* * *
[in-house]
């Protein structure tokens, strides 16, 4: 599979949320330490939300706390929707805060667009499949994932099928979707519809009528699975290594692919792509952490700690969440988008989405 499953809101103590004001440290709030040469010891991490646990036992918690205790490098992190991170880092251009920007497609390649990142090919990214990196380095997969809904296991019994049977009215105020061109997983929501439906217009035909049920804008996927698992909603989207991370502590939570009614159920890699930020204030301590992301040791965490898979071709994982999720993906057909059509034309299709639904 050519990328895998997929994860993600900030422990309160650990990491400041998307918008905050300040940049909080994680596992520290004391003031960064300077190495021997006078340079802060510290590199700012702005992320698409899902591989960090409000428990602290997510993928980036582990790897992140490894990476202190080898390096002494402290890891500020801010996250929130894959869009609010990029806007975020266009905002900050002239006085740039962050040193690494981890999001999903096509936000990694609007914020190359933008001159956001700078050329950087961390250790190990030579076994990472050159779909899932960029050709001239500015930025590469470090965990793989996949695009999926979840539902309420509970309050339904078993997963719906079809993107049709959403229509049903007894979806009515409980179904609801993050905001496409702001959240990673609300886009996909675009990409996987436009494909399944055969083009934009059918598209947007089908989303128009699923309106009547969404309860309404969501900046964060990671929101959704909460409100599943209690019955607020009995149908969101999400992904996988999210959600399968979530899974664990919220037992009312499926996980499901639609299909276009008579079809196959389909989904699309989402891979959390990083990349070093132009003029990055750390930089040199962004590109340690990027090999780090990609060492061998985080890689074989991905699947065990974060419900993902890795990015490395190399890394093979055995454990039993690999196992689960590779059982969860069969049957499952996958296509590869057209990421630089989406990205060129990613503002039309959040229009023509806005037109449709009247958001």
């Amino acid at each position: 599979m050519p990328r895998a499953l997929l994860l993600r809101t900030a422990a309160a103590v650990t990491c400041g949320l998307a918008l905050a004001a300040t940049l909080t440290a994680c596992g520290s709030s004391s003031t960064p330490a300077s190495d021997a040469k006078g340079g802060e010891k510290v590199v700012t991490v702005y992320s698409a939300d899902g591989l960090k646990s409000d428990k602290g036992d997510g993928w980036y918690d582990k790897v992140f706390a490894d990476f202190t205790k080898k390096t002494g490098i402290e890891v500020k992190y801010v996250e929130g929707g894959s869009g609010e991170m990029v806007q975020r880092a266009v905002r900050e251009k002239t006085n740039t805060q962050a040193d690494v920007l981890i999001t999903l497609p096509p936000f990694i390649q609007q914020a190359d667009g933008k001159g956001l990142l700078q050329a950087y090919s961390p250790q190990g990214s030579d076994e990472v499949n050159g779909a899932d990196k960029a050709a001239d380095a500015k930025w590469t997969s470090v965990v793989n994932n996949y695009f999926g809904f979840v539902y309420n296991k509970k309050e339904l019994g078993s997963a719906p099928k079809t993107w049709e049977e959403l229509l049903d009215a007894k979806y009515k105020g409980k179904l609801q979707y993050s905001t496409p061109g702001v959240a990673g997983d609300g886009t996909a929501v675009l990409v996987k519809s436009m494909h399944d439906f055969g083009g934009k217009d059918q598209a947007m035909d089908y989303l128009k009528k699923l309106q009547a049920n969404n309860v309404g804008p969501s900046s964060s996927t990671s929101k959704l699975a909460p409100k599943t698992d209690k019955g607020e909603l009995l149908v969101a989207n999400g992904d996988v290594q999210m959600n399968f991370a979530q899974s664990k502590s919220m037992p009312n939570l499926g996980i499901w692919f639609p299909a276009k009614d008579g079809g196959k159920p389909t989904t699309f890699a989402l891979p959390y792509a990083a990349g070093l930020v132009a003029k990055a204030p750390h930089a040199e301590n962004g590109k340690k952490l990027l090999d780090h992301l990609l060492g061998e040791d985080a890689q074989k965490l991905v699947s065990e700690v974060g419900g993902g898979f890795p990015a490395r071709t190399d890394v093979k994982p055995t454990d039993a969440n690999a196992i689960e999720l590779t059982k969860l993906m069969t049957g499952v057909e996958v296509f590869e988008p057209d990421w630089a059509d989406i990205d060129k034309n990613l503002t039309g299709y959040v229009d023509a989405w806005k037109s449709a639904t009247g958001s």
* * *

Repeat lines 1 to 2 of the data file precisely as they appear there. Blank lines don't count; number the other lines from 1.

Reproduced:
[in-house]
């Protein structure tokens, strides 16, 4: 599979949320330490939300706390929707805060667009499949994932099928979707519809009528699975290594692919792509952490700690969440988008989405 499953809101103590004001440290709030040469010891991490646990036992918690205790490098992190991170880092251009920007497609390649990142090919990214990196380095997969809904296991019994049977009215105020061109997983929501439906217009035909049920804008996927698992909603989207991370502590939570009614159920890699930020204030301590992301040791965490898979071709994982999720993906057909059509034309299709639904 050519990328895998997929994860993600900030422990309160650990990491400041998307918008905050300040940049909080994680596992520290004391003031960064300077190495021997006078340079802060510290590199700012702005992320698409899902591989960090409000428990602290997510993928980036582990790897992140490894990476202190080898390096002494402290890891500020801010996250929130894959869009609010990029806007975020266009905002900050002239006085740039962050040193690494981890999001999903096509936000990694609007914020190359933008001159956001700078050329950087961390250790190990030579076994990472050159779909899932960029050709001239500015930025590469470090965990793989996949695009999926979840539902309420509970309050339904078993997963719906079809993107049709959403229509049903007894979806009515409980179904609801993050905001496409702001959240990673609300886009996909675009990409996987436009494909399944055969083009934009059918598209947007089908989303128009699923309106009547969404309860309404969501900046964060990671929101959704909460409100599943209690019955607020009995149908969101999400992904996988999210959600399968979530899974664990919220037992009312499926996980499901639609299909276009008579079809196959389909989904699309989402891979959390990083990349070093132009003029990055750390930089040199962004590109340690990027090999780090990609060492061998985080890689074989991905699947065990974060419900993902890795990015490395190399890394093979055995454990039993690999196992689960590779059982969860069969049957499952996958296509590869057209990421630089989406990205060129990613503002039309959040229009023509806005037109449709009247958001």